So in August, after much pondering, I went for a hybrid system. The standard cans were cut from the their link pipes andAprilia Caponord ETV1000 Rally-Raid - Mikalor W2 55-49mm stainless clamps the remaining weld ground down to suit the external diameter of the Quill can inlet. An adapter sleeve made from stainless was fabricated to fit the Aprilia 45mm pipe to the internal 54mm of the Quills. These were welded onto the link pipe and the cans held in place with Mikalor stainless steel clamps and a little exhaust paste on assembly ensured a nice gas tight seal. Now the system also has a more robust three point mount compared to the Quill original two point.

Aprilia Caponord ETV1000 Rally-Raid - Quill Evo2 exhausts on stock Aprilia link pipesThe Aprilia link pipes are 45mm diameter and have Catalytic converters installed compared to the free flowing Quill ones – straight through 50mm, so generate a little more back pressure, not as much as the standard silencers though. The benefit has been in the sound department, the Quills still have the wonderful base-burble, but have lost the sharp edge … the ‘bark’ that they had before, making them much more pleasant to ride with, especially for the pillion!

So for me it’s been a win-win on this one. Looks, weight, sound and fit.

Map tweaks in the UK were minimal, suggesting the link pipes make little difference; as suspected, the standard cans are the biggest restriction.

Rally-Raid fuel economy – update

Aprilia Caponord ETV1000 Rally-Raid - fuel economyIn the last post I mentioned the improved economy of the Rally-Raid over the recent three weeks continental trot.

Low: 45mpg  Avg: 48mpg Best: 51mpg

Well that wasn’t the whole story, those were the results from the majority of the journey but not the last 250Km. Oh no. I guess the answer starts with a question; do you ever get tired?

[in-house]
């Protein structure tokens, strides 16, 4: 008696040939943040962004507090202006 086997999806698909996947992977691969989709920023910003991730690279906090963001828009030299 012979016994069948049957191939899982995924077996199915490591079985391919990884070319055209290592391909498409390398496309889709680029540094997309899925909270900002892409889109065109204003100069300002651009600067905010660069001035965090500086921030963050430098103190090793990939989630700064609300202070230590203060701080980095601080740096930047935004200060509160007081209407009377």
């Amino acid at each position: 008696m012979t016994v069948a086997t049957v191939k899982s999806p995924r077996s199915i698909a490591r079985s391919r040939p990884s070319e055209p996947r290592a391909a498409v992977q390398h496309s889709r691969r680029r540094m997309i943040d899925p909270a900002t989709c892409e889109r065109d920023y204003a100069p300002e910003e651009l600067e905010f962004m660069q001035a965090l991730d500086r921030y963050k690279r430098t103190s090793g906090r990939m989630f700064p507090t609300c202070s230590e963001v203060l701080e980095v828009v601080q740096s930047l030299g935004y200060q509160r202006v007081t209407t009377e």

Let’s face it, motorways are mind numbingly dull and the A1/A14 from Milan to Pescara is no exception. The only technical section is the last 200km or so through numerous tunnels that wind their way along the Adriatic coast. After 22hrs and with 250km to go I was bushed, knackered, veritably cream-crackered as they say. Stop the bike and I felt fine, but 10 minutes back in the saddle and I flagged badly – not clever. I needed a pick-me-up, something to fine-focus the concentration and fire up the juices.

Do you ever consider divine intervention or guardian angels?

Well either luck, chance, chaos theory or someone watching over me knew just what I needed ….. and it came in the form of two Moto Guzzi Stelvio’s. As they passed waving cheerily I decided to tag along. And so over the next hour or so these two riders not only brought a smile to my face, but also educated me as to the whereabouts of various cameras as we periodically slowed, then rolled on again as we attacked each tunnel with gusto.

The pace was ‘somewhat velocious’ with the heavily laden Capo handling superbly as we swept through ever tighter tunnels on the approach to Ascoli Piceno, at one point the right boot tickling tarmac as we rolled on the gas in a decreasing radius bend; to say I was loving it would be the understatement of a lifetime! Sadly all good things come to an end and they eventually indicated off the motorway. A tap on the gas brought the Capo alongside and for a fleeting moment we waved and grinned like naughty school kids, then they slid away down the slip road out of sight. I wish I could tell them how much their company had meant to me at that time.